Words, concepts, and usefulness of texts
Most of the tools built for practical analysis of texts are built for topical analysis and are based on lexical statistics. This means, in its simplest form, is that if a term is observed in text, it is a notable event to some extent. How notable it is can be estimated from previous experience of how often that term has been observed. That term can then be understood to refer to some concept or topic of interest with some level of likelihood or certainty. How likely it is that the term in question refers to the concept at hand can again be estimated from previous experience. The difference is that concepts are not observable other than by virtue of linking the terms observed in the text to the effect texts have on their readers. What that effect is can be studied in various ways to see whether readers are happy or not to peruse some given text given the task or situation they are in. Much research effort has been put into formalisation and experimentation with those two sources of experience, with representing concepts or topics in various ways, and into establishing if a text has the desired effect or not.
There is more to text than topic.
But almost the entire effort in those studies has been based on topical and referential analysis of text. There is more to text than topic. There are numerous reasons why one might be interested in these other factors, but since most tools are built along the principles above and heavily optimised to make use of previous experience about word occurrence, conceptual content, and topical usefulness of texts, there are precious few tools to sort out texts by other criteria. Many tasks are only to some extent topical in nature and have largely to do with other systems of language than the immediately referential, such as tracing power relations expressed in texts, understanding whose perspective is being reported in texts, or modelling change over time in attitude towards some societal phenomenon. Topical tools are not optimised for this purpose, and indeed even systematically suppress non-topical and non-referential features of text.
Verbs carry much of this information
Attitude, tense, mood, aspect, argumentation, stance of author, audience design assumptions, implicature, are all harboured in the text, overlayed on the patterns which are used to carry the topical and referential meaning.
A central category of interest for this sort of information in the linguistic signal is the verb. Verb phrases are the backbone of utterances. They refer themselves to a process, event, or state of the world; organise the referential expressions of a clause into argument structures; carry information to indicate participants’ roles in a clause; indicate in various ways temporality, aspectuality, and modality; and have attributes for manner, likelihood, veracity, and other such characteristics of an utterance.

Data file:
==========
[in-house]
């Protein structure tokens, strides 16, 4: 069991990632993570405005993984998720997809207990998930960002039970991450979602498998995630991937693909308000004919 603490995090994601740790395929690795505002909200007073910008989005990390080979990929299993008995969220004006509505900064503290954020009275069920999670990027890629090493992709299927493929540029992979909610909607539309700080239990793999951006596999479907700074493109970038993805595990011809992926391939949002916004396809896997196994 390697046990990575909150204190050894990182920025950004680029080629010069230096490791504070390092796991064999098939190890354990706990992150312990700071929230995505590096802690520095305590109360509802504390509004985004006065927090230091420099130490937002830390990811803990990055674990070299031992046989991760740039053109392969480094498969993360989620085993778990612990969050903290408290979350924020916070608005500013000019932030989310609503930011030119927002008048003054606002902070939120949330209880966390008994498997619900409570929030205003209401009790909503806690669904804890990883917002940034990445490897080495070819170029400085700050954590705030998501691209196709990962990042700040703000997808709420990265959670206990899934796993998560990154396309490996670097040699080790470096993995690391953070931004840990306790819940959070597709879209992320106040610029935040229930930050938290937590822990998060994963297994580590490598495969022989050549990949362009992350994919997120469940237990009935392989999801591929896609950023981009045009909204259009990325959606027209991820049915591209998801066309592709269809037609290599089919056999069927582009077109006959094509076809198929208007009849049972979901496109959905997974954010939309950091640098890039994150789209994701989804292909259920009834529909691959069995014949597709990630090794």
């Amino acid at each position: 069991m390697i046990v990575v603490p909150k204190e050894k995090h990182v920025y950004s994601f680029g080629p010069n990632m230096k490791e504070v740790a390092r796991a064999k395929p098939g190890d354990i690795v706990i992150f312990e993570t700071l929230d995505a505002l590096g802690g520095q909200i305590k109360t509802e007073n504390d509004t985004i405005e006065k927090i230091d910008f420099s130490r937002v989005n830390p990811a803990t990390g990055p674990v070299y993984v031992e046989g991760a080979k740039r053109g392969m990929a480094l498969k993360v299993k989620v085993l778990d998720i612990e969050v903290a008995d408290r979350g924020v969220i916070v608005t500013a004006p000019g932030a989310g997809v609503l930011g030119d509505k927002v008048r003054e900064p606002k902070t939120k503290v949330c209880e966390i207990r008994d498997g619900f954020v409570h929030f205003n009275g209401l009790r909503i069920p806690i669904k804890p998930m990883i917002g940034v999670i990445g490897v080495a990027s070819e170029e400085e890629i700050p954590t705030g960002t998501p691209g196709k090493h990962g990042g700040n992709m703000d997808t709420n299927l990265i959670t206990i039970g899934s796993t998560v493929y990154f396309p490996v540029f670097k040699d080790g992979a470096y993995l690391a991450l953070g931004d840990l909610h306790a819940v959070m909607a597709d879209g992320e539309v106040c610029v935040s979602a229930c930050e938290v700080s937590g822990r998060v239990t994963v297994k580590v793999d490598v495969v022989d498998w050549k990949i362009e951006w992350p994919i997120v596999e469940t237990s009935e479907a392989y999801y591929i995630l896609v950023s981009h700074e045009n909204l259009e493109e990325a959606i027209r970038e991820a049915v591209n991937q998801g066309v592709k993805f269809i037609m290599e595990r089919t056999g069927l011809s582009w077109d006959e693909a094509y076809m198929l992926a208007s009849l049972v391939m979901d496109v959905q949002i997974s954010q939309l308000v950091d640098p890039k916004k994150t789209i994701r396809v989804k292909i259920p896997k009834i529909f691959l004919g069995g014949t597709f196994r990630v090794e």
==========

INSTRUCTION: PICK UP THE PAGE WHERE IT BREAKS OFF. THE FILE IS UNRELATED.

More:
Verbs and their occurrence statistics are typically disregarded
For topical analyses, verbs usually wash out in the statistics: a model focussed on the specifics of conceptual content of a text, verbs are too broadly distributed to be useful. There are more nouns than verbs. Verbs occur repeatedly and less burstily than nouns. This post and some following posts are intended to demonstrate some of differences of interest and relevance between noun phrases and verb phrases.
These following data are taken from two years of 1990s newsprint previously used for information retrieval research in various shared tasks. It consists of 170 255 documents, 5 726 822 utterances, and
72 339 348 words.
Number of observations
24 349 780
5 200 970
6 730 550
Number of different observations
The basis for many information retrieval algorithms is the notion of collection frequency or idf.1 How widely dispersed an item is across documents is a fair measure of useful it is to pick out interesting items: “and” is less useful than “very” which is less useful than “oscillator”. Verbs are more widely dispersed than other lexical classes. The below table gives some basic statistics. The first half of the table shows how many verbs, nouns, or adjectives occur in over 100, 200, 500, or 1000 of the 170 355 documents in the collection these statistics are taken from. The second half of the table shows how many verbs, nouns, or adjectives occur more than twice in that number of documents.
This shows that a large proportion of the relatively few verbs are dispersed very widely and consequently weighted to be less interesting by most if not all topic modelling algorithms (certainly every algorithm I ever have had reason to implement uses dispersal statistics as one of the most basic assessments of relevance of a term). However, they might well be interesting for other analyses, in spite of not being topically specific! I will return to this.
1. Sparck Jones, Karen. “A statistical interpretation of term specificity and its application in retrieval.” Journal of documentation 28, no. 1 (1972): 11-21.↩